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Unread postPosted: Thu Nov 01, 2012 6:42 pm 
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mitchman wrote:
1) So you're actually running sway bar end links that are loose? Like with the retaining nuts not fully tightened? I would think that they would make the car slightly unpredictable due to sway bar going from nonexistent to abruptly coming into play. But if it's working for you, then I say keep doing it. :)

Not completely loose just not synched all the way down like the install instructions recommend. There isn't a sharp transition from no bar to big bar, its more of a squish the urethane a little more then full bar effect.

mitchman wrote:
2) Ken, I found the same thing you did about rake. Makes a BIG difference. That's a good example that pertains to my original post. My car is currently balance with the rear 1/4" higher than the front. But I'm not happy with how the car accelerates out of the corners. (not enough forward traction on the rear tires). So I'm wondering if for next season I should try running the rear 1/4" or even 1/2" LOWER than the front and then adjust the springs & sway bars to get the car balanced again.

Running the nose higher will probably result in bad understeer due to weight transfer to the rear. Not sure how it would affect the suspension curves on the front but it just "seems" wrong to me. It would be interesting to try it just to find out how it worked.

mitchman wrote:
3) Final thought Ken.... I'm not a big believer in huge sway bars and light springs. A good setup guru friend of mine likes to say "sway bars reduce grip". So he doesn't like using sway bars to control the chassis sway, he likes to use stiffer springs. I tried his logic and went from a huge front sway bar to a much smaller front sway bar and my car got much better and my times improved. Of course I think I'm driving better too so maybe that had more to do with it. Dunno..... lol!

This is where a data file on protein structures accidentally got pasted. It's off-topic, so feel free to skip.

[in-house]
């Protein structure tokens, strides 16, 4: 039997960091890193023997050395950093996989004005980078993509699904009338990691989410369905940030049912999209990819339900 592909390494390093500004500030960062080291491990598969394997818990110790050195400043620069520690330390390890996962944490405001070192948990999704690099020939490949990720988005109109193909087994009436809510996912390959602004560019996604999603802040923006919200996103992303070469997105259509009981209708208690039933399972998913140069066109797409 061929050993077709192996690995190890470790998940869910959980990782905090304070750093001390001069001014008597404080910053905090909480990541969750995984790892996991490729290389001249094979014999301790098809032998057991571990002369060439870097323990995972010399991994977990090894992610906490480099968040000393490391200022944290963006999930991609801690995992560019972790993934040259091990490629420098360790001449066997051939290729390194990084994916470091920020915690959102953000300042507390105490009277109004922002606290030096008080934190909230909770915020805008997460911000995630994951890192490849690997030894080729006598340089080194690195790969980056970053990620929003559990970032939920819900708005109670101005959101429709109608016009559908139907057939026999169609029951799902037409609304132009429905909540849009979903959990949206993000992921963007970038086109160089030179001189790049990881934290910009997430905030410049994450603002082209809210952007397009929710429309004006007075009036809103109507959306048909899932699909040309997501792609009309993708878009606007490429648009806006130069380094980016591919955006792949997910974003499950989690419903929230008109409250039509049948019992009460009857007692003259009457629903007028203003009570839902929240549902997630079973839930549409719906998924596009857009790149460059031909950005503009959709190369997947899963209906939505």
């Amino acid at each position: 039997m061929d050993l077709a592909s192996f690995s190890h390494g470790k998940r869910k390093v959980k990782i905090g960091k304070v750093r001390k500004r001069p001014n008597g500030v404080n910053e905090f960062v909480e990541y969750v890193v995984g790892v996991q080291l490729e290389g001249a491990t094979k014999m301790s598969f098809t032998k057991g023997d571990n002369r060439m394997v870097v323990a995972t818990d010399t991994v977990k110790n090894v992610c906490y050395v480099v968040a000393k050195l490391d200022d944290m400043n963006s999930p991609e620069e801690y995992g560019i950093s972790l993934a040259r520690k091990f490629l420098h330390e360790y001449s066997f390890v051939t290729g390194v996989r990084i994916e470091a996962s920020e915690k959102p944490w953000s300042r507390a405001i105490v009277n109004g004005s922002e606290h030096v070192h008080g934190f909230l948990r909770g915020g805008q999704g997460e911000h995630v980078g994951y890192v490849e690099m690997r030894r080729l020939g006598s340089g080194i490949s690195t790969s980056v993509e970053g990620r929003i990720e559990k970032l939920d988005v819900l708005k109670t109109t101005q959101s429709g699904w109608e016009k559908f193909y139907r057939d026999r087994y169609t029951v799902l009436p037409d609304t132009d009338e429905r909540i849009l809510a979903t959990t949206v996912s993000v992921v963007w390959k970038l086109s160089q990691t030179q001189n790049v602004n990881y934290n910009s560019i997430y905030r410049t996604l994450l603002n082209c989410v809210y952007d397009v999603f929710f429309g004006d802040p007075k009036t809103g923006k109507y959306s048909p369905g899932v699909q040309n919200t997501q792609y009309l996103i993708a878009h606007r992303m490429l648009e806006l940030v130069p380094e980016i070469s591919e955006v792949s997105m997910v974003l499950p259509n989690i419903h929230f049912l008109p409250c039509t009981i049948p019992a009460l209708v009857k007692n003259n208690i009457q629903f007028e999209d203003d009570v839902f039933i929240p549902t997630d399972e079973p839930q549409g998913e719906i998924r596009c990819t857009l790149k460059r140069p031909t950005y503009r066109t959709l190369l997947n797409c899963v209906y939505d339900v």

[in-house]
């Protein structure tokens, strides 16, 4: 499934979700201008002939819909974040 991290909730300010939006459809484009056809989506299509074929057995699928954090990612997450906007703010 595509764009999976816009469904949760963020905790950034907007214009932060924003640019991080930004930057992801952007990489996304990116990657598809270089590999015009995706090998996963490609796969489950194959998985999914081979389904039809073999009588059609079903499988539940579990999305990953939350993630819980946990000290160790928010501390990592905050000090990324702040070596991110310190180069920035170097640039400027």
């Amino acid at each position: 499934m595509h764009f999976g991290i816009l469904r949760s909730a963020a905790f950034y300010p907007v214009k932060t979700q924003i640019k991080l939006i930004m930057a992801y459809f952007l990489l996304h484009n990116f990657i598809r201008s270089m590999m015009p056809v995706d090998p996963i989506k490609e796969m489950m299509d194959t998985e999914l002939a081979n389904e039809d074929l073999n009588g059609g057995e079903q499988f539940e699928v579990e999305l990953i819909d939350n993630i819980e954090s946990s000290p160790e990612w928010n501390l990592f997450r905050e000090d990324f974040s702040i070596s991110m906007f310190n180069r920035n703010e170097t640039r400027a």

I've heard the same thing, there are lots of Z guys who don't run rear bars at all but do run front bars larger than the one I'm running now. I tried disconnecting the rear bar but it resulted in understeer which I don't like, I prefer a car thats a little loose in the rear.
If I go much stiffer than ~400lbs/in with the springs the chassis starts to act as the spring. I've installed frame stiffeners but they only do so much.

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Unread postPosted: Thu Nov 01, 2012 7:17 pm 
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This is fun. I enjoy talking about suspension and handling.

2) When I suggest running the front lower than the rear, it would only be 1/2 or maybe 3/4" higher. In my opinion, that's insignificant when it comes to the camber curve.....right? The total suspension travel has to be something like 4 inches or more....right? I can't believe that 1/2 to 3/4" will move the suspension into a bad part of the camber curve. But maybe I'm wrong. (I'm open to learning)

3) You say that you disconnected the rear sway bar and it made your car understeer......that's my point. Just because it understeered, don't give up. Maybe the rear now has more grip with no rear sway bar. With a powerful RWD car, you need all the grip you can get. Why not try stiffer rear springs or softer front springs to compensate for removing the rear bar? Or maybe go to a smaller front bar? Or raise the back or lower the front? You may end up with a car that has the same handling balance, but with more grip exiting the corners. (makes the car easier to drive)

This is my point, lots of adjustments affect the balance of the car.....the trick is learning what else they do. I'm still learning for sure....

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Unread postPosted: Fri Nov 02, 2012 9:32 am 
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Springs vs Bars